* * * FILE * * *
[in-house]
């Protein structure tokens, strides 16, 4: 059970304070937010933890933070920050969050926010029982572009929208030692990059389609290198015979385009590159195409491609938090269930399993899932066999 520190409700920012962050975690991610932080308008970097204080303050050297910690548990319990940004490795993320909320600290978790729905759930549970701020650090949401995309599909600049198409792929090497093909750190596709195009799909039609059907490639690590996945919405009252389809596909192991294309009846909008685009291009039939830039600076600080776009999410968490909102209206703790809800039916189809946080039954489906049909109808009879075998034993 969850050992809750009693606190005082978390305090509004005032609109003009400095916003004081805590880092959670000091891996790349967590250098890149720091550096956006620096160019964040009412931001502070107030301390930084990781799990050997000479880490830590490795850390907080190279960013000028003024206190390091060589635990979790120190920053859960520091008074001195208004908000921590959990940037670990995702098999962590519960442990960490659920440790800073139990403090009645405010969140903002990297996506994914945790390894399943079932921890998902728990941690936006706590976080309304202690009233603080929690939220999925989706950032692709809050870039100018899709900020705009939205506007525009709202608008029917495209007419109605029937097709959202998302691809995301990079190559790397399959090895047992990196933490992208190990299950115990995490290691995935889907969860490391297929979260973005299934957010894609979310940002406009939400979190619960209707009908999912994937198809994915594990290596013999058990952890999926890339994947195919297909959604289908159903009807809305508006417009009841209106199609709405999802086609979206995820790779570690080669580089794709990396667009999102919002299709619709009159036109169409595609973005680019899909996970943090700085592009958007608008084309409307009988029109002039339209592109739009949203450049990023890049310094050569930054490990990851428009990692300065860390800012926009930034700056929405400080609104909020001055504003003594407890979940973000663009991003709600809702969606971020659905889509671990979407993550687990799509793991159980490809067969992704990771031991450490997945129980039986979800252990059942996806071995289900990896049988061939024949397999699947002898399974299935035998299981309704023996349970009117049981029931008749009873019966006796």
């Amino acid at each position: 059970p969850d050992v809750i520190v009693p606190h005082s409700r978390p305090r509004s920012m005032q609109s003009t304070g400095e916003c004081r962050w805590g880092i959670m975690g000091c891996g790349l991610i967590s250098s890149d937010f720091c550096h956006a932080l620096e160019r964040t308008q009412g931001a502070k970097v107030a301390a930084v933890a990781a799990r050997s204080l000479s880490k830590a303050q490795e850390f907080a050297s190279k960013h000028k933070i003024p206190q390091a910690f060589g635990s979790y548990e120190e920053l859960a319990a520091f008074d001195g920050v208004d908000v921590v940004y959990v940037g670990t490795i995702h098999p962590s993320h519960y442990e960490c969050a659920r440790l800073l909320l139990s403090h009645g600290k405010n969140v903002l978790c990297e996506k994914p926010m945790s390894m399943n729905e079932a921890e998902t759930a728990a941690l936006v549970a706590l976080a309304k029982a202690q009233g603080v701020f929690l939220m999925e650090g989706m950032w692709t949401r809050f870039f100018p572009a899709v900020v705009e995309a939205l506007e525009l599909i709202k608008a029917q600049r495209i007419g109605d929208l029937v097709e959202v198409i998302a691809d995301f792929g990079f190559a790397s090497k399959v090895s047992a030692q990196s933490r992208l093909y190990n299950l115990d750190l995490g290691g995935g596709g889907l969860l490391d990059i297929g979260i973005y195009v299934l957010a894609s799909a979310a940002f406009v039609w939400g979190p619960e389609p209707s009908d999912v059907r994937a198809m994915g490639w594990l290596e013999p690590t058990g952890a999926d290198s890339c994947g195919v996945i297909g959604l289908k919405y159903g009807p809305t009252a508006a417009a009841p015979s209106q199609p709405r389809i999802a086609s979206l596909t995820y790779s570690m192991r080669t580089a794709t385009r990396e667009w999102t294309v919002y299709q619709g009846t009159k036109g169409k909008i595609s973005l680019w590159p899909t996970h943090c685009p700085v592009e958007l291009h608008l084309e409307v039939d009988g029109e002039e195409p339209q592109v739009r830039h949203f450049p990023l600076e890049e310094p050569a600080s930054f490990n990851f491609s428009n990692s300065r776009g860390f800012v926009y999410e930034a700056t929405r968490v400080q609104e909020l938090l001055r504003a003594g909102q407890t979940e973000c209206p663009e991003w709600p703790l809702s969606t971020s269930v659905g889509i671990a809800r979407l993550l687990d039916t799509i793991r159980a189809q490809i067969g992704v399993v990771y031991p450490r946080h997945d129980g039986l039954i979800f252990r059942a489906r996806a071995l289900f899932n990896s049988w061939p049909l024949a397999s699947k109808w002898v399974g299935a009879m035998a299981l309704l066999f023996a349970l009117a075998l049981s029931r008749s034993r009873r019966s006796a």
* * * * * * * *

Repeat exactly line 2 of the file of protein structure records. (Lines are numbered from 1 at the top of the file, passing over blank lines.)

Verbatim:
């Protein structure tokens, strides 16, 4: 059970304070937010933890933070920050969050926010029982572009929208030692990059389609290198015979385009590159195409491609938090269930399993899932066999 520190409700920012962050975690991610932080308008970097204080303050050297910690548990319990940004490795993320909320600290978790729905759930549970701020650090949401995309599909600049198409792929090497093909750190596709195009799909039609059907490639690590996945919405009252389809596909192991294309009846909008685009291009039939830039600076600080776009999410968490909102209206703790809800039916189809946080039954489906049909109808009879075998034993 969850050992809750009693606190005082978390305090509004005032609109003009400095916003004081805590880092959670000091891996790349967590250098890149720091550096956006620096160019964040009412931001502070107030301390930084990781799990050997000479880490830590490795850390907080190279960013000028003024206190390091060589635990979790120190920053859960520091008074001195208004908000921590959990940037670990995702098999962590519960442990960490659920440790800073139990403090009645405010969140903002990297996506994914945790390894399943079932921890998902728990941690936006706590976080309304202690009233603080929690939220999925989706950032692709809050870039100018899709900020705009939205506007525009709202608008029917495209007419109605029937097709959202998302691809995301990079190559790397399959090895047992990196933490992208190990299950115990995490290691995935889907969860490391297929979260973005299934957010894609979310940002406009939400979190619960209707009908999912994937198809994915594990290596013999058990952890999926890339994947195919297909959604289908159903009807809305508006417009009841209106199609709405999802086609979206995820790779570690080669580089794709990396667009999102919002299709619709009159036109169409595609973005680019899909996970943090700085592009958007608008084309409307009988029109002039339209592109739009949203450049990023890049310094050569930054490990990851428009990692300065860390800012926009930034700056929405400080609104909020001055504003003594407890979940973000663009991003709600809702969606971020659905889509671990979407993550687990799509793991159980490809067969992704990771031991450490997945129980039986979800252990059942996806071995289900990896049988061939024949397999699947002898399974299935035998299981309704023996349970009117049981029931008749009873019966006796």